"[Orak] is known as the most fun and popular client," Pendergast said.

Because Orak doesn't know how to read, her device has folders with pictures. All she needs to do to say what she wants is touch the screen.
Liz Begley, clinical assistant professor in the department of speech language pathology and audiology and a supervisor at the clinic, said the clinic's goal is to teach clients how to program devices, so they can speak fluently.

"These speech-generating devices allow these individuals to have equal access to communication," Begley said. "Having no voice doesn't mean they aren't bright."
During the individual therapy sessions, clients work on specific needs such as remembering specific labels for words or using the speech-generating device to make phone calls.

These clinic sessions also create a challenge for undergraduate and graduate students who experiment with therapy techniques and help clients find their direction, Begley said.
"Students' responsibility to the clients creates such a great training ground and experience for the students," Begley said. Most clinicians will work in hospitals, schools and large practices, Begley said.

Sarah Bognar, another graduate clinician, said, in the beginning, she was anxious and nervous when she started to work with a client.
Bognar said one of her clients, 43-year-old Jim Severino, makes her job easier because he always has something to say. She said she talks about many topics with Severino, who has cerebral palsy.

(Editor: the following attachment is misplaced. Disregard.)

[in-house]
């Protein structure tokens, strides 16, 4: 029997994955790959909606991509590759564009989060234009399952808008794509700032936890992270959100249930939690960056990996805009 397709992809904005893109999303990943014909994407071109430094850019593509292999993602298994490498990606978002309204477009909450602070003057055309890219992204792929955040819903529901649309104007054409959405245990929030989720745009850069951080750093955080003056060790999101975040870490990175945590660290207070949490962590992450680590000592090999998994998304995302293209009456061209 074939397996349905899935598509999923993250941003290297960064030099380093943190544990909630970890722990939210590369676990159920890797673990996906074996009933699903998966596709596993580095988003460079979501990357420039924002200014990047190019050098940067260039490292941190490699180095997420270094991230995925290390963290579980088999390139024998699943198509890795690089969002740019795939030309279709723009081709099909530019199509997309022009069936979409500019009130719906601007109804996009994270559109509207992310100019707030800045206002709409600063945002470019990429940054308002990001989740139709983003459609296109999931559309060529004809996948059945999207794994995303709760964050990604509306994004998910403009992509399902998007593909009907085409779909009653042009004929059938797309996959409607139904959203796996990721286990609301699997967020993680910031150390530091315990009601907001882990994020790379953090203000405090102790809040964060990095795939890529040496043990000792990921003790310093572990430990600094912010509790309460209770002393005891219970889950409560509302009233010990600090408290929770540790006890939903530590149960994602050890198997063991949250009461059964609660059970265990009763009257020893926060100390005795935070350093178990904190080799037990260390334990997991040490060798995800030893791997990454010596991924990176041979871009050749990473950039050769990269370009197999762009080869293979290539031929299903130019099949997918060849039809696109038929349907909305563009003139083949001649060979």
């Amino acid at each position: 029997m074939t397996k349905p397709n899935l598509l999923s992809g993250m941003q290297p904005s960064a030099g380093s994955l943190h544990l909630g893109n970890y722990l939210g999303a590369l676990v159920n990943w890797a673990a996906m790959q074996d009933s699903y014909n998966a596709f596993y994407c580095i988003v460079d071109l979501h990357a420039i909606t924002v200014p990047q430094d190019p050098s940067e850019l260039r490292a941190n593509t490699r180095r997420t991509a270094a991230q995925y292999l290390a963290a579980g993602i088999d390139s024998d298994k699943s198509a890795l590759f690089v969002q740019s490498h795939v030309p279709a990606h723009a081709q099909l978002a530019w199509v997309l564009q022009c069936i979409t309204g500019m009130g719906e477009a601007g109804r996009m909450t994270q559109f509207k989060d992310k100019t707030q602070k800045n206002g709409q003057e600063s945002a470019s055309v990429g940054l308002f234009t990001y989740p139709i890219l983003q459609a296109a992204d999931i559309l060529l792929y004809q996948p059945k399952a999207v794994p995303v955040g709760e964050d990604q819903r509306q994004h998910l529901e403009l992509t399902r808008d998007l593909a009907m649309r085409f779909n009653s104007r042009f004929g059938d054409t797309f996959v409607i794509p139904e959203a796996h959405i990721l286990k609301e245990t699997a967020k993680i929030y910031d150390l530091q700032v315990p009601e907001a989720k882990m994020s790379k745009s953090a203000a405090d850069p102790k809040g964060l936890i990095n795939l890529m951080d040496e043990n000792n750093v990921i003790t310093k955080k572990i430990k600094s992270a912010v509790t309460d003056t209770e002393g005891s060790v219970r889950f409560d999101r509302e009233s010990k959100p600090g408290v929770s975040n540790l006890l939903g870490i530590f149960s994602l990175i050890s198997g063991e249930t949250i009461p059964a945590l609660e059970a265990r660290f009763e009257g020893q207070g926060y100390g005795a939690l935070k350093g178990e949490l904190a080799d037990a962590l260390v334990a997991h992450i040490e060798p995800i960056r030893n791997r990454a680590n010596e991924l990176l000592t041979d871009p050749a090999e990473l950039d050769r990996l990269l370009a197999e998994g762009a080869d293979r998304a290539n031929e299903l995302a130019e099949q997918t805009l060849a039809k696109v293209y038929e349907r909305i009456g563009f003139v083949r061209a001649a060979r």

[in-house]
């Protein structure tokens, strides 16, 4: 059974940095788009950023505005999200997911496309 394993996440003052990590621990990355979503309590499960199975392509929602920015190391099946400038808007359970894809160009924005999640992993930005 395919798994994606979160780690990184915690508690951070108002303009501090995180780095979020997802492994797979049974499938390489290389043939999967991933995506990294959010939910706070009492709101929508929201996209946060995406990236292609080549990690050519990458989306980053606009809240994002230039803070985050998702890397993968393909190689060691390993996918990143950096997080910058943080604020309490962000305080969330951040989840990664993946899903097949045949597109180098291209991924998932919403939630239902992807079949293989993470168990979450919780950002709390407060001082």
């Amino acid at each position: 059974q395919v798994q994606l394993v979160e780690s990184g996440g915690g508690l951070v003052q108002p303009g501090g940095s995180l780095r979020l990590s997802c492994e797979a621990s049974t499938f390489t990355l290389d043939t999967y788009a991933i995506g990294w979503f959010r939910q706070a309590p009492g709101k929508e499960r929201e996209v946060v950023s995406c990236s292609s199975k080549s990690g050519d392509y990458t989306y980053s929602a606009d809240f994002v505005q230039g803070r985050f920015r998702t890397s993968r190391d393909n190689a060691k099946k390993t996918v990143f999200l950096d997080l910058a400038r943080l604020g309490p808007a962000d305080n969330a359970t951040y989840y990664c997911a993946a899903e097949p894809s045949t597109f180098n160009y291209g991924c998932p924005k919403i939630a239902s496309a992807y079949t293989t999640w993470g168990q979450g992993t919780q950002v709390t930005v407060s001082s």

"It's amazing that without even using his device, he quickly finds a way to explain what he wants," Bognar said.

Hearing assessments or speech language and hearing evaluations are available to students, employees, faculty, staff and administration without charge, said Christine Cecconi, clinical associate professor and director at the clinic.

Speech pathology and audiology students also work at the college's Voice and Swallowing Clinic, located adjacent to the Cayuga Ear, Nose, Throat and Allergy Associates in Ithaca. The clinic uses a model where graduate students observe medical procedures used to diagnose disorders.

Severino recently visited the clinic for a coevaluation of his swallowing. Because the roof of his mouth is deep, Severino has problems while chewing and swallowing the food.
The Sir Alexander Ewing Speech and Hearing Clinic also offers a variety of community programs including the Oral Rehabilitation Home at Kendal at Ithaca, a retirement and rehabilitation home, and the Center for Life Skills at Longview. The Oral Rehabilitation Program, for example, is for elderly people to improve their hearing. At Longview, the clinic also offers interdisciplinary programs with occupational therapy and physical therapy. Cecconi said because of the services the clinics provide, the department is equipped to help people with communication disorders.

"We can really make a huge impact on these people's lives," Cecconi said.